I love Arai’s different perspectives on the world he creates, including the bird’s eye view of the city below. With so many skyscraper buildings and high-rises in Tokyo, it’s easy to see why Arai would choose to create a view of the bright bustling city contrasted with the darkness of the lush park in the distance. I found the link for this book on Japan’s Amazon, but unfortunately was not able to find an English version.
The Mountain of Flowers by Jiro Takihira and Ryusuke Saito is simple and stunning. The contrast of the black background against the stark white figures and minimal color exude a unique sense of character and place. This very graphic style of illustration is reminiscent of wood-cut block printing with an abstract and minimalistic color palette. I just have to have this book for my collection. You can find this book here:
And last but not least, Millie’s Marvelous Hat by Satoshi Kitamura, is my favorite discovery from Tokyo. I loved Kitamura’s uneven, whimsical linework and his vivid use of water color. The faces on his characters are playful and distinct, each one with his or her own imaginative hat and I loved the little details on the page. Kitamura has a way of using patterns and distinctive shapes to create a playful world rich in details without being realistic. And Millie is just plain adorable. You can find his book here:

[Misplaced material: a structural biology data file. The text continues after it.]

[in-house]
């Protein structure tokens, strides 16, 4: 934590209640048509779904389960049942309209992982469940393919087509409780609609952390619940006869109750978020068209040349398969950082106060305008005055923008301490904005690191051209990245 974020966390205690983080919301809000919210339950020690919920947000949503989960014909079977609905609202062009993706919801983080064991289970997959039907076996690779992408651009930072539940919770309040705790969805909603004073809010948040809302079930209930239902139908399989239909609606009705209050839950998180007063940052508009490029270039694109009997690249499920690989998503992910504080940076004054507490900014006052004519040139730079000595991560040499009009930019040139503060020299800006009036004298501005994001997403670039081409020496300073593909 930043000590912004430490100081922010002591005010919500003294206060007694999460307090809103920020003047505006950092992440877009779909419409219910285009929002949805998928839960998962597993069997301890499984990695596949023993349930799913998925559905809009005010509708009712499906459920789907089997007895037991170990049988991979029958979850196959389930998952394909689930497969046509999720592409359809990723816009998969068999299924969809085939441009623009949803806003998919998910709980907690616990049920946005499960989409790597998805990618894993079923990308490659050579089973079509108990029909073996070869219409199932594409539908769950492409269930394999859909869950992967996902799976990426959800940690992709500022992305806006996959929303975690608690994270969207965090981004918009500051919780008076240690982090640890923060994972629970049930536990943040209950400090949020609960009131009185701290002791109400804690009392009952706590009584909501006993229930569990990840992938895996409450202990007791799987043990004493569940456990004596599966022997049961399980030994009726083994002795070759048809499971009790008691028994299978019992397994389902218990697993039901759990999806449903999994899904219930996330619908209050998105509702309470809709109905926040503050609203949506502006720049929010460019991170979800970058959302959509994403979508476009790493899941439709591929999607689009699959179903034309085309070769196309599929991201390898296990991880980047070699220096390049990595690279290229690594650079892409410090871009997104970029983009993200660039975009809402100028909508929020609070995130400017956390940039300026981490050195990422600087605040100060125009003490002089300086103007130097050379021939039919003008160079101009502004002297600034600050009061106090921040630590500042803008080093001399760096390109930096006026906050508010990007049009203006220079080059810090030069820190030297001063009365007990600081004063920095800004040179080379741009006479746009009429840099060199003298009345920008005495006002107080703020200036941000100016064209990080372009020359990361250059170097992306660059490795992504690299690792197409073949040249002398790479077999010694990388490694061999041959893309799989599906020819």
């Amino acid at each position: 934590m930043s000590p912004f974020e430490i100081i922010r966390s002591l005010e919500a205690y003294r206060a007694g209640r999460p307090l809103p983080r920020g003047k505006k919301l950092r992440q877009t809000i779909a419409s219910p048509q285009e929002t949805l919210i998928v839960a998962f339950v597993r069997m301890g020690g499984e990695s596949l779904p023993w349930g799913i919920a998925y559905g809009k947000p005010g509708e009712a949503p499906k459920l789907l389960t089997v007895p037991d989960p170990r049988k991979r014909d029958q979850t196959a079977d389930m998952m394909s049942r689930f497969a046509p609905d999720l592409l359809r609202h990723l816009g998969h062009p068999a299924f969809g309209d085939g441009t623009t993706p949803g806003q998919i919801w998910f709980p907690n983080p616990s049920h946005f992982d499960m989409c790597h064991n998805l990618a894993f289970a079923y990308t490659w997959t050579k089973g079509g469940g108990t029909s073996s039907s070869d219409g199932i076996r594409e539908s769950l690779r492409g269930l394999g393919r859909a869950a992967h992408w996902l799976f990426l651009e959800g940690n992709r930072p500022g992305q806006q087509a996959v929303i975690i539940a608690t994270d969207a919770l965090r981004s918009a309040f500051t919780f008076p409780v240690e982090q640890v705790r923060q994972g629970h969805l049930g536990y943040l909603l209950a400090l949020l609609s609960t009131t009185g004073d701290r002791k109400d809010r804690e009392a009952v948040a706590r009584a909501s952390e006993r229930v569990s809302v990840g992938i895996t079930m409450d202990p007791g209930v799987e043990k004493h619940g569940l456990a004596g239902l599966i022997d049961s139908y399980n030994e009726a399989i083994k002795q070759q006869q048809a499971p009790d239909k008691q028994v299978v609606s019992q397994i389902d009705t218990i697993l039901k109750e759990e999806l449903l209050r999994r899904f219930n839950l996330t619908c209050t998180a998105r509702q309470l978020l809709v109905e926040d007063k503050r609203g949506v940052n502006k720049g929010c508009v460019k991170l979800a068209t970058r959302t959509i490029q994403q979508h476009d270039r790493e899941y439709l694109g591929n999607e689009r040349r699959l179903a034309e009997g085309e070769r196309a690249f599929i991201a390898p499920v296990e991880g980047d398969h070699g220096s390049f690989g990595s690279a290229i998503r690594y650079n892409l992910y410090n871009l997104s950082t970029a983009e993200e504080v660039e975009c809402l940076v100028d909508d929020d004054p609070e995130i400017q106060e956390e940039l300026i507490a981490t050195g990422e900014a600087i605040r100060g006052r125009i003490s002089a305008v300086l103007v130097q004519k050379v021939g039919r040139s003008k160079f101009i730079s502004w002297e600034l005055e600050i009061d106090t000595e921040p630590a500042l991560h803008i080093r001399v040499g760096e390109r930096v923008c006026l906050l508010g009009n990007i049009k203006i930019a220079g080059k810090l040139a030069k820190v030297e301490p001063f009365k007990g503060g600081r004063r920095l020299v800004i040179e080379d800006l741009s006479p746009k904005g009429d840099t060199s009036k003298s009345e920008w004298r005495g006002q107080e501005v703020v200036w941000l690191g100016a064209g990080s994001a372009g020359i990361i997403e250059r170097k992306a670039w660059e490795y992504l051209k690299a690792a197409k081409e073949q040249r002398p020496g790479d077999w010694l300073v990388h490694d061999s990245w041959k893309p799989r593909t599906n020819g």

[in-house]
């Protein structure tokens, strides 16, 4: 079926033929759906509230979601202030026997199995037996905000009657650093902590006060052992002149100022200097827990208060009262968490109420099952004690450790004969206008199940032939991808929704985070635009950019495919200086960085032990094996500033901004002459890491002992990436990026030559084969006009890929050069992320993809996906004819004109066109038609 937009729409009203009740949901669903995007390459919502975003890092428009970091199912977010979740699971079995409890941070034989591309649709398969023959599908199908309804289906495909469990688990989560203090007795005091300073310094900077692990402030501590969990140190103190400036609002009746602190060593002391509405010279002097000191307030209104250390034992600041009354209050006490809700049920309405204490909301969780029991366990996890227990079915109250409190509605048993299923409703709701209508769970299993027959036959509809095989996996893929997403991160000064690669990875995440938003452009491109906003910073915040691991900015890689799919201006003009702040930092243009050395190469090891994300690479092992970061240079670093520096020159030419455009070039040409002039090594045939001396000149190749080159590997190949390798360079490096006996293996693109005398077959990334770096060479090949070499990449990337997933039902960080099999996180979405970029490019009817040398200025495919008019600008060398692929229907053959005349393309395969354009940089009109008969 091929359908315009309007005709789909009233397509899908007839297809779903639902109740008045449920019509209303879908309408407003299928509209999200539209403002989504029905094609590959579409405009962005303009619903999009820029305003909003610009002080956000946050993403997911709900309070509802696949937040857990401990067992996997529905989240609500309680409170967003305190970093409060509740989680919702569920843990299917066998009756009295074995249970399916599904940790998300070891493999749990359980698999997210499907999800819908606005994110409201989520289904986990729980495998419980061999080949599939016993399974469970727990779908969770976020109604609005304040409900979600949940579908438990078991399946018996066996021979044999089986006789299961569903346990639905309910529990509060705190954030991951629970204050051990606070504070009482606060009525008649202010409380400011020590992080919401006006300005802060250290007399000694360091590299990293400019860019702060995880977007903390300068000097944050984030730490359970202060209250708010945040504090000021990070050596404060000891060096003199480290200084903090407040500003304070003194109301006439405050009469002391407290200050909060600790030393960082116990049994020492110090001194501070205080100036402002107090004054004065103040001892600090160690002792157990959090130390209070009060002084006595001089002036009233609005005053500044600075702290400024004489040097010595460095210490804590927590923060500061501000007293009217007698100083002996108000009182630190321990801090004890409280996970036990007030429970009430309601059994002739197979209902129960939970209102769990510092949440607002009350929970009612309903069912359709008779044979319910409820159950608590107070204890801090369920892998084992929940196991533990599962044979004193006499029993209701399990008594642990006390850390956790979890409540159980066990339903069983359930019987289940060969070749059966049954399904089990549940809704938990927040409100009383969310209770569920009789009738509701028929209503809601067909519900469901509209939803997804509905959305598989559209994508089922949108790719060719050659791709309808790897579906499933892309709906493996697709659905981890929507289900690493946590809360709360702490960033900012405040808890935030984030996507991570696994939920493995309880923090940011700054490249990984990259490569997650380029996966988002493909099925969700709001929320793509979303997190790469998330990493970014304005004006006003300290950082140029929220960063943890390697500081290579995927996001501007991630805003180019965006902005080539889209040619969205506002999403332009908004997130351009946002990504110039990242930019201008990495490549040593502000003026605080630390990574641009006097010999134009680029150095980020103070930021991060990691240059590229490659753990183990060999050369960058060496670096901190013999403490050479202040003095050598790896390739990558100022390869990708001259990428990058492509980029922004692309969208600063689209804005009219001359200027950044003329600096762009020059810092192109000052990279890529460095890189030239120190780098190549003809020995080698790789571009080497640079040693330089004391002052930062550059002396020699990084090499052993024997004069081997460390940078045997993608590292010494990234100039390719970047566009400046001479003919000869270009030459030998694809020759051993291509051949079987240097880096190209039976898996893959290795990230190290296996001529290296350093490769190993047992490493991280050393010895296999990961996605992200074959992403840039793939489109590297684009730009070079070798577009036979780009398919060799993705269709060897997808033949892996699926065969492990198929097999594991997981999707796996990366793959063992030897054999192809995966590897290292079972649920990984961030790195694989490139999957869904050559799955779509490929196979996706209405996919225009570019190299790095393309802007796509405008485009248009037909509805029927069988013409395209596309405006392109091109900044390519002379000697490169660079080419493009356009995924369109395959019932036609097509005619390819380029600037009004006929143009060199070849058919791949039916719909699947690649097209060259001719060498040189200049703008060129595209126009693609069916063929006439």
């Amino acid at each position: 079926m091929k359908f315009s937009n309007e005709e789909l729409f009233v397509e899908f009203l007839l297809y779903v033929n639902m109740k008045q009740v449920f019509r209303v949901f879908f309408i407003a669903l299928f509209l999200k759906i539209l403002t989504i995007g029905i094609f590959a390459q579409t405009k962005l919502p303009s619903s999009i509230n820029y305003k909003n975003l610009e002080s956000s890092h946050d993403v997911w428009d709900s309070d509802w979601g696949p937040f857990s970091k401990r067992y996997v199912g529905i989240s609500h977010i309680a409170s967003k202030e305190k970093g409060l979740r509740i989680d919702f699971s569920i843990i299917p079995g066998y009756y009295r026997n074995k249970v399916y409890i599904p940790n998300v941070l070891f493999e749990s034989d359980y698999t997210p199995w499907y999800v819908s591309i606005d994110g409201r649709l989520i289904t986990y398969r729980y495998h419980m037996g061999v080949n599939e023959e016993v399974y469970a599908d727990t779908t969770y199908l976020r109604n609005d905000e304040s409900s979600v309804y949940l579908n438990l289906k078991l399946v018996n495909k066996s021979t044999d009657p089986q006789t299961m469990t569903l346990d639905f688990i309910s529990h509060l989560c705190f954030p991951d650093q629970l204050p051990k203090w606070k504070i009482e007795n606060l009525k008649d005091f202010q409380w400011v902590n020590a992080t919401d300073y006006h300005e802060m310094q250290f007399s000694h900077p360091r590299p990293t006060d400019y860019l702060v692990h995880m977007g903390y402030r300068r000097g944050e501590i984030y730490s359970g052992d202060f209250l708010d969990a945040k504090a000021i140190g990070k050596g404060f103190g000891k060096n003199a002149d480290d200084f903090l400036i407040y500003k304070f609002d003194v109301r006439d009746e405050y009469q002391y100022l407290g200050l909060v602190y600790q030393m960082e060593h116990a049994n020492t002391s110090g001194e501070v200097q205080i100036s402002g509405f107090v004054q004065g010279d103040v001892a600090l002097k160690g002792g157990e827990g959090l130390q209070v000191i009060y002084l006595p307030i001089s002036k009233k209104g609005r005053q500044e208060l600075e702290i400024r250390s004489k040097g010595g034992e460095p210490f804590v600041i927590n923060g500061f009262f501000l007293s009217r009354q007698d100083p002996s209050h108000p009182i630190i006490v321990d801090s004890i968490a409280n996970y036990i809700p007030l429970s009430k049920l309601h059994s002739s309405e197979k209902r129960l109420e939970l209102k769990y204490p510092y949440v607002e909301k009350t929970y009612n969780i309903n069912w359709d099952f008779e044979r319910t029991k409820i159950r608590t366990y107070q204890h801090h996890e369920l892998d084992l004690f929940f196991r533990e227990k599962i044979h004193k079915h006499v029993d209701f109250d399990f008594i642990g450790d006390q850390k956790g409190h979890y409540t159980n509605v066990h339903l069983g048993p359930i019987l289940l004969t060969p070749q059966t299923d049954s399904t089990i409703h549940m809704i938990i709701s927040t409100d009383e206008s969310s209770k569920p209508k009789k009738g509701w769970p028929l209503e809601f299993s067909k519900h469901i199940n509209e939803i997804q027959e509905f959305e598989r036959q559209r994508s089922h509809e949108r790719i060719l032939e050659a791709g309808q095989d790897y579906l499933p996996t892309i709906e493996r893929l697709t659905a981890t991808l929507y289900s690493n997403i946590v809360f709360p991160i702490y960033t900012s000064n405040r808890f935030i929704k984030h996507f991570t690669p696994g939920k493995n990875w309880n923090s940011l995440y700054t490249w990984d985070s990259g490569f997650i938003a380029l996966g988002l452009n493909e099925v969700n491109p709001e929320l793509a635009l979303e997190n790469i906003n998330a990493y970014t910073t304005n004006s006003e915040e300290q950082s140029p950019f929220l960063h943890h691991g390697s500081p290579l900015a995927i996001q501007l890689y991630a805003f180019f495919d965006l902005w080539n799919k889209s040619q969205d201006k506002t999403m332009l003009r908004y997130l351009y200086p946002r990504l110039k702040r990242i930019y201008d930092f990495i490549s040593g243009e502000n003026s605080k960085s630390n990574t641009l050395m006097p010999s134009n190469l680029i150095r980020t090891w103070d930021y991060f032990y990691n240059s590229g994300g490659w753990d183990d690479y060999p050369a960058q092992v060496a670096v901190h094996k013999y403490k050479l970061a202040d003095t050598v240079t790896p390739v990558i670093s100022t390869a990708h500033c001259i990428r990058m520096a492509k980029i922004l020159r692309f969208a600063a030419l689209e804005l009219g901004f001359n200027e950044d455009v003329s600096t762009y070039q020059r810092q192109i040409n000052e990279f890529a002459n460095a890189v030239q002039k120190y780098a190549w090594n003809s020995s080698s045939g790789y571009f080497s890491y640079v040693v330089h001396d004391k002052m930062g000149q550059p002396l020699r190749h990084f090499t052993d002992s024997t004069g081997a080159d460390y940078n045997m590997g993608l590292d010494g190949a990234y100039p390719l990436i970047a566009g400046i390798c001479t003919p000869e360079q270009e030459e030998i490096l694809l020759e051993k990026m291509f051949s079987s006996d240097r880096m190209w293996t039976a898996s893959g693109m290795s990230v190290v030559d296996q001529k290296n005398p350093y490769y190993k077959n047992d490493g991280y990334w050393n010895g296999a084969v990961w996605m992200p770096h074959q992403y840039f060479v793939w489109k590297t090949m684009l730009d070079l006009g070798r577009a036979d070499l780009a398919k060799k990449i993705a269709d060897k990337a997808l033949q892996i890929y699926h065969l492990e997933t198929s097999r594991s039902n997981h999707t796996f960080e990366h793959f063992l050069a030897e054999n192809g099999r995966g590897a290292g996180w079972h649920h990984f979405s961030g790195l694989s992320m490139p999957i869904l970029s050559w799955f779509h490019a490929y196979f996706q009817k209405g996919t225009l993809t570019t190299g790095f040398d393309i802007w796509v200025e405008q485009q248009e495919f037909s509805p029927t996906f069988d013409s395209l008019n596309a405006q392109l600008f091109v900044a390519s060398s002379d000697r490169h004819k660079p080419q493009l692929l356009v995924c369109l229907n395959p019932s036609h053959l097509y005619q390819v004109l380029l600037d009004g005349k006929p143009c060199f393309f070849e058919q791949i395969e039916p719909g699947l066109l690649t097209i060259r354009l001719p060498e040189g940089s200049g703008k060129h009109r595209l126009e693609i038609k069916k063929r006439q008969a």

This trip to Japan has opened my eyes to a culture and lifestyle that has captured my heart and ignited ideas and inspiration beyond my expectations. I hope you've enjoyed seeing a glimpse of Japan through my picture book finds. I definitely enjoyed looking for these gems, and think I've discovered my new pass-time for vacation - picture book hunting in new cities! Have you found any cute and unique children's book stores during your travels? Do you have a unique children's book store you love to visit outside of Los Angeles? I'd love to hear about it to add to my list!